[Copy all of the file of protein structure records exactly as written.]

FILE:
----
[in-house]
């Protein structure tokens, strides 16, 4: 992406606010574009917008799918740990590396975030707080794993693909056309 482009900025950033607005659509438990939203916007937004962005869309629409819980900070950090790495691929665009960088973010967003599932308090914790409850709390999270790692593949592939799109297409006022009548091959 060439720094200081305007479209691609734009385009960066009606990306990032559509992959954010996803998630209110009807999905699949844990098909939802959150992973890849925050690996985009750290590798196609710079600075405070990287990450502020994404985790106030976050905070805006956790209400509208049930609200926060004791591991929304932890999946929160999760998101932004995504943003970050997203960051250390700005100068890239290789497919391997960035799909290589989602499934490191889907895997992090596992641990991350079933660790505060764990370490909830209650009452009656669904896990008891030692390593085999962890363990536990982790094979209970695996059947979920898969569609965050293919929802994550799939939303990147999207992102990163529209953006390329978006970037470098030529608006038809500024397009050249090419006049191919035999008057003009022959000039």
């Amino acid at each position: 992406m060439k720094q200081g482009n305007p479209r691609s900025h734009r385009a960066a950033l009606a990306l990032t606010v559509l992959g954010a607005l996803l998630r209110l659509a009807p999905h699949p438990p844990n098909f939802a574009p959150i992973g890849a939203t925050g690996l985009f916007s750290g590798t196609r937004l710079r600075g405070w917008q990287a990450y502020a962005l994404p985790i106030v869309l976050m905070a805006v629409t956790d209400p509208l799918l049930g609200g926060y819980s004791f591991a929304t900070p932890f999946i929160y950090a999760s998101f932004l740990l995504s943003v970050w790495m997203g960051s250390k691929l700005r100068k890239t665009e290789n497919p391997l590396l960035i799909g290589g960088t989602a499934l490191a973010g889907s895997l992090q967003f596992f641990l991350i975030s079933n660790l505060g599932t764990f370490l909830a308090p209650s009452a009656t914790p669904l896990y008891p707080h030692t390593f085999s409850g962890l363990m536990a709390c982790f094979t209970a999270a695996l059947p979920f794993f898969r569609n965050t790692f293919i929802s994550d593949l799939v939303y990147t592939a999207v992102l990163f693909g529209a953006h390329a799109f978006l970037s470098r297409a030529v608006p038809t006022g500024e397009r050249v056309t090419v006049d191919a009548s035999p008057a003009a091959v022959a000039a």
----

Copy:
[in-house]
């Protein structure tokens, strides 16, 4: 992406606010574009917008799918740990590396975030707080794993693909056309 482009900025950033607005659509438990939203916007937004962005869309629409819980900070950090790495691929665009960088973010967003599932308090914790409850709390999270790692593949592939799109297409006022009548091959 060439720094200081305007479209691609734009385009960066009606990306990032559509992959954010996803998630209110009807999905699949844990098909939802959150992973890849925050690996985009750290590798196609710079600075405070990287990450502020994404985790106030976050905070805006956790209400509208049930609200926060004791591991929304932890999946929160999760998101932004995504943003970050997203960051250390700005100068890239290789497919391997960035799909290589989602499934490191889907895997992090596992641990991350079933660790505060764990370490909830209650009452009656669904896990008891030692390593085999962890363990536990982790094979209970695996059947979920898969569609965050293919929802994550799939939303990147999207992102990163529209953006390329978006970037470098030529608006038809500024397009050249090419006049191919035999008057003009022959000039």
């Amino acid at each position: 992406m060439k720094q200081g482009n305007p479209r691609s900025h734009r385009a960066a950033l009606a990306l990032t606010v559509l992959g954010a607005l996803l998630r209110l659509a009807p999905h699949p438990p844990n098909f939802a574009p959150i992973g890849a939203t925050g690996l985009f916007s750290g590798t196609r937004l710079r600075g405070w917008q990287a990450y502020a962005l994404p985790i106030v869309l976050m905070a805006v629409t956790d209400p509208l799918l049930g609200g926060y819980s004791f591991a929304t900070p932890f999946i929160y950090a999760s998101f932004l740990l995504s943003v970050w790495m997203g960051s250390k691929l700005r100068k890239t665009e290789n497919p391997l590396l960035i799909g290589g960088t989602a499934l490191a973010g889907s895997l992090q967003f596992f641990l991350i975030s079933n660790l505060g599932t764990f370490l909830a308090p209650s009452a009656t914790p669904l896990y008891p707080h030692t390593f085999s409850g962890l363990m536990a709390c982790f094979t209970a999270a695996l059947p979920f794993f898969r569609n965050t790692f293919i929802s994550d593949l799939v939303y990147t592939a999207v992102l990163f693909g529209a953006h390329a799109f978006l970037s470098r297409a030529v608006p038809t006022g500024e397009r050249v056309t090419v006049d191919a009548s035999p008057a003009a091959v022959a000039a």